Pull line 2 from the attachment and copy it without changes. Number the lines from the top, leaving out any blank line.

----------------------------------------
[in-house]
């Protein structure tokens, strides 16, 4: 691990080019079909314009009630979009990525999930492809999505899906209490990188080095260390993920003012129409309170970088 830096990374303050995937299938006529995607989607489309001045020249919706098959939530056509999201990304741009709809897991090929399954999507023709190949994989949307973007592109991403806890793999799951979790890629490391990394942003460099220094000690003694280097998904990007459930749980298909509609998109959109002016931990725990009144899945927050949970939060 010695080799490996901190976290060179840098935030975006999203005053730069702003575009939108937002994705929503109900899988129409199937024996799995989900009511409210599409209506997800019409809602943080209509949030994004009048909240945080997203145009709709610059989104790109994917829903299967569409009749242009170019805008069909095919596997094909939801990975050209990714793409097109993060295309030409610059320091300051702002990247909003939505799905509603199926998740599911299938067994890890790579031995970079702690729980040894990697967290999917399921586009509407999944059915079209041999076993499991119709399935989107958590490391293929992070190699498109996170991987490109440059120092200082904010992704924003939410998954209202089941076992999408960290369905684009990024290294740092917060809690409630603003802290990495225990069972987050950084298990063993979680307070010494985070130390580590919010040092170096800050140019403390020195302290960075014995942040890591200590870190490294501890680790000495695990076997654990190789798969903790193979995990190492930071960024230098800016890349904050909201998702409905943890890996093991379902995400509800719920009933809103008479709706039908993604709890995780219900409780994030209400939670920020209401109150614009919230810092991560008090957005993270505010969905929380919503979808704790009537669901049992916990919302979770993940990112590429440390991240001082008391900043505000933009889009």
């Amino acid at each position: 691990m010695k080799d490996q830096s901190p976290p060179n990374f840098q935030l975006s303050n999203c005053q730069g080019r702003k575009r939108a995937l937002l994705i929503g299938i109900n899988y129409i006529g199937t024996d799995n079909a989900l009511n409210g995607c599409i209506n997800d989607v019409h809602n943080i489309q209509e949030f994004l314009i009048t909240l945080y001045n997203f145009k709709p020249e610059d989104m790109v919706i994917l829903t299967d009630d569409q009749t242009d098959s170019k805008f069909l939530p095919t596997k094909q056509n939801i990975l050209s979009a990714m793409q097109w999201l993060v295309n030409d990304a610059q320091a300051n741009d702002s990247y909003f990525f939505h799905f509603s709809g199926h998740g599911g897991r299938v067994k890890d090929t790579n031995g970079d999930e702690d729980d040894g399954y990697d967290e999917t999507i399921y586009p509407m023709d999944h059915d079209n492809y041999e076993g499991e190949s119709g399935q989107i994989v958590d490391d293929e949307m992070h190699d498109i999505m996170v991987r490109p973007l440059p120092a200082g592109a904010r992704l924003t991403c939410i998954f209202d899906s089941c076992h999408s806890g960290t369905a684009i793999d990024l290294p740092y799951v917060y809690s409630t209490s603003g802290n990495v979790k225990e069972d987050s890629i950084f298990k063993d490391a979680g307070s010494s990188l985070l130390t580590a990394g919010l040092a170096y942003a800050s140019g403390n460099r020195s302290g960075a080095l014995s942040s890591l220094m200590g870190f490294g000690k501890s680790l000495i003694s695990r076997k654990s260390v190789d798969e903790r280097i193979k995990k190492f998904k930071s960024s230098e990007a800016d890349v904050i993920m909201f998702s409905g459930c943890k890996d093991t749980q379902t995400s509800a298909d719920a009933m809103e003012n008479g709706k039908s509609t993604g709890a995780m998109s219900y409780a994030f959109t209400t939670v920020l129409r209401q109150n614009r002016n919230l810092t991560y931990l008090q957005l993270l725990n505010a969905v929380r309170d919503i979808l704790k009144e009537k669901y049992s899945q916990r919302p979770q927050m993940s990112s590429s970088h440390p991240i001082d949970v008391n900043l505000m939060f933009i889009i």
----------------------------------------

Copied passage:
């Protein structure tokens, strides 16, 4: 691990080019079909314009009630979009990525999930492809999505899906209490990188080095260390993920003012129409309170970088 830096990374303050995937299938006529995607989607489309001045020249919706098959939530056509999201990304741009709809897991090929399954999507023709190949994989949307973007592109991403806890793999799951979790890629490391990394942003460099220094000690003694280097998904990007459930749980298909509609998109959109002016931990725990009144899945927050949970939060 010695080799490996901190976290060179840098935030975006999203005053730069702003575009939108937002994705929503109900899988129409199937024996799995989900009511409210599409209506997800019409809602943080209509949030994004009048909240945080997203145009709709610059989104790109994917829903299967569409009749242009170019805008069909095919596997094909939801990975050209990714793409097109993060295309030409610059320091300051702002990247909003939505799905509603199926998740599911299938067994890890790579031995970079702690729980040894990697967290999917399921586009509407999944059915079209041999076993499991119709399935989107958590490391293929992070190699498109996170991987490109440059120092200082904010992704924003939410998954209202089941076992999408960290369905684009990024290294740092917060809690409630603003802290990495225990069972987050950084298990063993979680307070010494985070130390580590919010040092170096800050140019403390020195302290960075014995942040890591200590870190490294501890680790000495695990076997654990190789798969903790193979995990190492930071960024230098800016890349904050909201998702409905943890890996093991379902995400509800719920009933809103008479709706039908993604709890995780219900409780994030209400939670920020209401109150614009919230810092991560008090957005993270505010969905929380919503979808704790009537669901049992916990919302979770993940990112590429440390991240001082008391900043505000933009889009």